Robinson is right, however, in refusing to exonerate Jefferson on the grounds that he merely did what everybody else was doing. Once you head down that route, nothing is wrong provided that the cultural norms of the day declare it right. Furthermore, there were other men, even in Jefferson’s Virginia, who knew slavery was wrong and who acted on that knowledge. Although this conclusion has been resisted by those who still cling to the legend of Jefferson the spotless egalitarian, his reputation, like the principles he so eloquently espoused, can withstand intellectual honesty. Whatever the ugly facts of his slave-owning, he remains one of the greatest men this country has ever produced.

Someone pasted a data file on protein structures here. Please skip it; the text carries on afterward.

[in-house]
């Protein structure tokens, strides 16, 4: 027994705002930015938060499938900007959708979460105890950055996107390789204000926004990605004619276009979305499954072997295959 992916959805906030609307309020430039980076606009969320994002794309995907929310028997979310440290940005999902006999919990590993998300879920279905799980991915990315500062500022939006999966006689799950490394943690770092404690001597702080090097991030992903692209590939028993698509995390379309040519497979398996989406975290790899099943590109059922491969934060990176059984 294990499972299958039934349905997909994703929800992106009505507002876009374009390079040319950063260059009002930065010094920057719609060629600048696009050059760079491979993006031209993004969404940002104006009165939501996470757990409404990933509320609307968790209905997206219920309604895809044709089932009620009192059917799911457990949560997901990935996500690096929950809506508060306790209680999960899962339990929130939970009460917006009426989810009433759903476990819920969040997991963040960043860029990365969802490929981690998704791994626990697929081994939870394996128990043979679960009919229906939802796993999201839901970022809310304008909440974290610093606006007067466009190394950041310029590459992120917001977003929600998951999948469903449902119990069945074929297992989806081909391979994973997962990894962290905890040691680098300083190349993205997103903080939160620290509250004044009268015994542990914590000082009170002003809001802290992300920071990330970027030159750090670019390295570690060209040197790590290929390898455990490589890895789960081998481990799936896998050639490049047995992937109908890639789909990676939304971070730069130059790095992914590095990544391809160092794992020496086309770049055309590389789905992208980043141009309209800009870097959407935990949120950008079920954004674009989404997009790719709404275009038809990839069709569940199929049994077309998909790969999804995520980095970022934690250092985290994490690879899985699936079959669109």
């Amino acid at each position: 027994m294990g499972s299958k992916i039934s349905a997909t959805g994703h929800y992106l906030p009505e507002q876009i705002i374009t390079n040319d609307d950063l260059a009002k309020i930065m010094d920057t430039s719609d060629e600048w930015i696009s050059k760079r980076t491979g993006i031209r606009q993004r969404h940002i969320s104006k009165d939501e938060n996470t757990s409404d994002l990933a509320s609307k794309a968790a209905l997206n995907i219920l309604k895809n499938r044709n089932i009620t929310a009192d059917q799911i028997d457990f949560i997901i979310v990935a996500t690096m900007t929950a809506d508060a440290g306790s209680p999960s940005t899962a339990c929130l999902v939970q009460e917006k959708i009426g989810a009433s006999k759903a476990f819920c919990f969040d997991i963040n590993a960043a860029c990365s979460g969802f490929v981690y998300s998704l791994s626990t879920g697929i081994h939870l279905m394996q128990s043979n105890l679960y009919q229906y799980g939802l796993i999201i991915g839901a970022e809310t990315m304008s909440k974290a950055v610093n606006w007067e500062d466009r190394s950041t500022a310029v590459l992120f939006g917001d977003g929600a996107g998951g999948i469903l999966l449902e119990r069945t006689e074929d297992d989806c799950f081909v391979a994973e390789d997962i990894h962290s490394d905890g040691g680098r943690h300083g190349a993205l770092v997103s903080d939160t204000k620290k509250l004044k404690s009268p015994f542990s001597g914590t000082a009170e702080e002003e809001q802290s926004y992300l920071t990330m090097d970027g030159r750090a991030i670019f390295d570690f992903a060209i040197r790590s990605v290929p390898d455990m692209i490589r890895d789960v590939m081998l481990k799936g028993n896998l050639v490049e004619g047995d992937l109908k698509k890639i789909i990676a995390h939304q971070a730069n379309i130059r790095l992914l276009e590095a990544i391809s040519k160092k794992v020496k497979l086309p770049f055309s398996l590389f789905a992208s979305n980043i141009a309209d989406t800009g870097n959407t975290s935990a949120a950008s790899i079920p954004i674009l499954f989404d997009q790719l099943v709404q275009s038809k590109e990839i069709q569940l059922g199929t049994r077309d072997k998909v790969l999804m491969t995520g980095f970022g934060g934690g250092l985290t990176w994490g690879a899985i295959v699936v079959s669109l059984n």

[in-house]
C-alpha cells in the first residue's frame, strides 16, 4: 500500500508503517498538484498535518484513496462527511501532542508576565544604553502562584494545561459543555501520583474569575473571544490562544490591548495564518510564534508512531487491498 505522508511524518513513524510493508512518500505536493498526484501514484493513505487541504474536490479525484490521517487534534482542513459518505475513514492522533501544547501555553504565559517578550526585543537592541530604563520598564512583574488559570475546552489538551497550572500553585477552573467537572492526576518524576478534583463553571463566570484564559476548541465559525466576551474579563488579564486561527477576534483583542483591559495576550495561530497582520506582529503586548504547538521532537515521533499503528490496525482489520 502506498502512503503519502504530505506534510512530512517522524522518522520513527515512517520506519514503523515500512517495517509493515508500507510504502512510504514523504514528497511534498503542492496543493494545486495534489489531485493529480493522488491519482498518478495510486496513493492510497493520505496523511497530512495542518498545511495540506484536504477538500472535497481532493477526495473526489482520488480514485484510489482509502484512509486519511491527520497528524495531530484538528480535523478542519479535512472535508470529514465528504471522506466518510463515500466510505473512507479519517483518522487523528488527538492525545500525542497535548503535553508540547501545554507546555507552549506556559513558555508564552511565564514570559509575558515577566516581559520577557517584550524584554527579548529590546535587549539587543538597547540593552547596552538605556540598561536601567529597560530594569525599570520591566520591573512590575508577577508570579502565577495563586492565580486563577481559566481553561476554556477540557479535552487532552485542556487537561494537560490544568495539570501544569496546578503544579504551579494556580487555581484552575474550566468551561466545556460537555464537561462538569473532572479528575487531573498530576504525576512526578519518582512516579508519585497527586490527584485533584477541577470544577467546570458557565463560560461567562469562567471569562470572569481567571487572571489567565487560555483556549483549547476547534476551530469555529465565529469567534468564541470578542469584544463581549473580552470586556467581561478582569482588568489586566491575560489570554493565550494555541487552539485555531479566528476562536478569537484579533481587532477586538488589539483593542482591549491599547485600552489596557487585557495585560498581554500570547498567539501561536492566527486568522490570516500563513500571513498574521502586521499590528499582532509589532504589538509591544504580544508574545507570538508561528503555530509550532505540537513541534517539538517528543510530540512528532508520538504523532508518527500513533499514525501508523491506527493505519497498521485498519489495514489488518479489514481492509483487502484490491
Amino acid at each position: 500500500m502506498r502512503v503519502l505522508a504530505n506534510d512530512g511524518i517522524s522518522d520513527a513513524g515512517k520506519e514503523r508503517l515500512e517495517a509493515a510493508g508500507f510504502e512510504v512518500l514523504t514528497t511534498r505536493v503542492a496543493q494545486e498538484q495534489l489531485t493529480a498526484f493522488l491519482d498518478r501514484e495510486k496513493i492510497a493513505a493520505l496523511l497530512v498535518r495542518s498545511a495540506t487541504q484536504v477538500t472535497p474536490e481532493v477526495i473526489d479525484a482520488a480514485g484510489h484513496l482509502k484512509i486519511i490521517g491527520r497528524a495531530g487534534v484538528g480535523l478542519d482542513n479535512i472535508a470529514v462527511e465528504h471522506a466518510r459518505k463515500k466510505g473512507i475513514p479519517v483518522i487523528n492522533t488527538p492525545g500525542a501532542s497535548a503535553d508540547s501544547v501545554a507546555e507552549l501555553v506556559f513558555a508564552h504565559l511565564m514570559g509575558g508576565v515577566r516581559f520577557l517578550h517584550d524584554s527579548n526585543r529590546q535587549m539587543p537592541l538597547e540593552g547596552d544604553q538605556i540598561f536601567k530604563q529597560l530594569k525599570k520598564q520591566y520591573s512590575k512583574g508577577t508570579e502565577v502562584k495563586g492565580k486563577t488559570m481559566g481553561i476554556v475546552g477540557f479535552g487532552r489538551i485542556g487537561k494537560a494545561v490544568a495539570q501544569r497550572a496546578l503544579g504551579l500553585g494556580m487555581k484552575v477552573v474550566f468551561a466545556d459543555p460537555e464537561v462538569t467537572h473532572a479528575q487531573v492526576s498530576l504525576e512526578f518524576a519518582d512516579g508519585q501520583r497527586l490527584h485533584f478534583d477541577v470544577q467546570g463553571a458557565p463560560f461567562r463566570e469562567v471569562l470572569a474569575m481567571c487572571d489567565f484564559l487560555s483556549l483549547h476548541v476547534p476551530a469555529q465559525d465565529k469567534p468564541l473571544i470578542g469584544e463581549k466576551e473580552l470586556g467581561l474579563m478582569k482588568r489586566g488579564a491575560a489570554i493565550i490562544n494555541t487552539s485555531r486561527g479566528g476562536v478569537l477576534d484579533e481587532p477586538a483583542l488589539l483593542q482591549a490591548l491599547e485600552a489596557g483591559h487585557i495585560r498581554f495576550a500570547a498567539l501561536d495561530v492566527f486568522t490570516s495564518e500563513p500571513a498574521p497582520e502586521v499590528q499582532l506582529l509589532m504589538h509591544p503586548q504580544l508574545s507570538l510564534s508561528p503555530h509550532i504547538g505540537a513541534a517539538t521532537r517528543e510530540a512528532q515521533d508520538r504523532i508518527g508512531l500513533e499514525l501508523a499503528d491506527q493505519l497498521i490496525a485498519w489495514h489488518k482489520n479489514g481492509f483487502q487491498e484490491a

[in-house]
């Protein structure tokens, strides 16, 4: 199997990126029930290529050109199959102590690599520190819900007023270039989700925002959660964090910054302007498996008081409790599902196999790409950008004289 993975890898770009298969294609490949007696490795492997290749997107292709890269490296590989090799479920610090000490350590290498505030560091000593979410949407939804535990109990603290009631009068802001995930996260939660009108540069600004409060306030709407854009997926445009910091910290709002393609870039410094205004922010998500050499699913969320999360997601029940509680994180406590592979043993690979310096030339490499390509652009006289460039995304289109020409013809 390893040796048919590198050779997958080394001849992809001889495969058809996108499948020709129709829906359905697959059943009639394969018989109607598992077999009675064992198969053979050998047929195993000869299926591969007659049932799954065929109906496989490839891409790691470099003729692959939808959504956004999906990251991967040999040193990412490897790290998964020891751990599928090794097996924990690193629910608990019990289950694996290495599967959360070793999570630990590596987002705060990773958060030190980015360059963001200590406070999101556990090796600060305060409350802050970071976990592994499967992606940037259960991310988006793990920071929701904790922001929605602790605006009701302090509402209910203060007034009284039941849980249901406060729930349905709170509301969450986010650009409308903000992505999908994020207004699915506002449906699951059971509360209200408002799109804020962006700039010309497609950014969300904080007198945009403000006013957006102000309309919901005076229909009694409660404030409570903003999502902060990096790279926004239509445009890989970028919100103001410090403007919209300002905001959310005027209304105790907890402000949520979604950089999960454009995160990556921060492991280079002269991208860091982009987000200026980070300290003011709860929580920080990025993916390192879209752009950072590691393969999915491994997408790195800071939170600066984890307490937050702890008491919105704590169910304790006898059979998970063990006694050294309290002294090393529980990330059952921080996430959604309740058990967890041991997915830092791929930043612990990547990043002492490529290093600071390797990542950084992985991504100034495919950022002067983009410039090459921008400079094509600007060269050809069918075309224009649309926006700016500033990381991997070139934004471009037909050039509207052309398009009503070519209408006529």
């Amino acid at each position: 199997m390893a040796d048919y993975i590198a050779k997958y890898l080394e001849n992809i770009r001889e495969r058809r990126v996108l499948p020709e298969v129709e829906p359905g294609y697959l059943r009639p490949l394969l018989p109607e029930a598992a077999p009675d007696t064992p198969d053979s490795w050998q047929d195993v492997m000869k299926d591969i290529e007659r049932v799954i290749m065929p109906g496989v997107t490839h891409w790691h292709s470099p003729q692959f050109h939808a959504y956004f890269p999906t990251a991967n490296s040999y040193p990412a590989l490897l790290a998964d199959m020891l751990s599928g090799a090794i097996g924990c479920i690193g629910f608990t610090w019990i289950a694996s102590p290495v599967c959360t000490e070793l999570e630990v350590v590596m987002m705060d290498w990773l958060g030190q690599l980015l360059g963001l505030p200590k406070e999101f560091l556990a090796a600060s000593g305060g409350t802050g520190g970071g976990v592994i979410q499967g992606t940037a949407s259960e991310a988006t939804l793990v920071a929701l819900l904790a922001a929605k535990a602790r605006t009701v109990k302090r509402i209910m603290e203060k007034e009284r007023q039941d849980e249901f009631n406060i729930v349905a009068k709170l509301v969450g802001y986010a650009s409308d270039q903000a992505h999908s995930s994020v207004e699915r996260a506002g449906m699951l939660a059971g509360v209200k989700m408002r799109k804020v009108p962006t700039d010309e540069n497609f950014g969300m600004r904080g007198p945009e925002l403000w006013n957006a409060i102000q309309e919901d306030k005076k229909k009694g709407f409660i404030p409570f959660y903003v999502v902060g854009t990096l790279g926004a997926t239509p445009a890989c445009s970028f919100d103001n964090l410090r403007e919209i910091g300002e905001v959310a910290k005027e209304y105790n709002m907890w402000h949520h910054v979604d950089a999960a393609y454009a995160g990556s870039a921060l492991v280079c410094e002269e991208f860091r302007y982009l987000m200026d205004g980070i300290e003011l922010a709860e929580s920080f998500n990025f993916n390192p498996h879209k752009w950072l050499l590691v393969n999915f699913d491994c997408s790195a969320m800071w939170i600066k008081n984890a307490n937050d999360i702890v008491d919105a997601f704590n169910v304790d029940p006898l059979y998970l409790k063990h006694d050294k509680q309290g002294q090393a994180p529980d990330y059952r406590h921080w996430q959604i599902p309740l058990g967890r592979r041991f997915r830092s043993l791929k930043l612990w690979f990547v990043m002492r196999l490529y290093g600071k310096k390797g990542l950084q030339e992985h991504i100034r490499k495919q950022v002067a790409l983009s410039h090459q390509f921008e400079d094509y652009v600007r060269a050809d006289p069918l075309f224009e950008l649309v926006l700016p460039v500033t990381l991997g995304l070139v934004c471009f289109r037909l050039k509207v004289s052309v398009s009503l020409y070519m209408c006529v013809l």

What the reparations movement itself gains from such a reckoning is much less clear. Jefferson and some of the other founders may indeed need to pay a debt, in terms of historical esteem, for their participation in slavery, but how can this impose a financial burden on present-day American society as a whole, and white Americans in particular?

As David Horowitz forcefully contends in his recent book, Uncivil Wars: The Controversy over Reparations for Slavery (2001),1 few Americans ever owned slaves, even in the South. Moreover, whites were not uniquely responsible for slavery; the Africans who wound up in America were captured and sold by Arabs and other blacks. Nor were whites the only beneficiaries of slavery. The average income of blacks in the U.S. now runs 20 to 50 times that of Africans in the countries that American slaves came from. If black America were considered a nation all its own, its per-capita GNP would rank today tenth in the world. As Horowitz concludes, nowhere else in the world are black people so prosperous and privileged, “a bounty that is a direct result of the [democratic] heritage that is under assault.”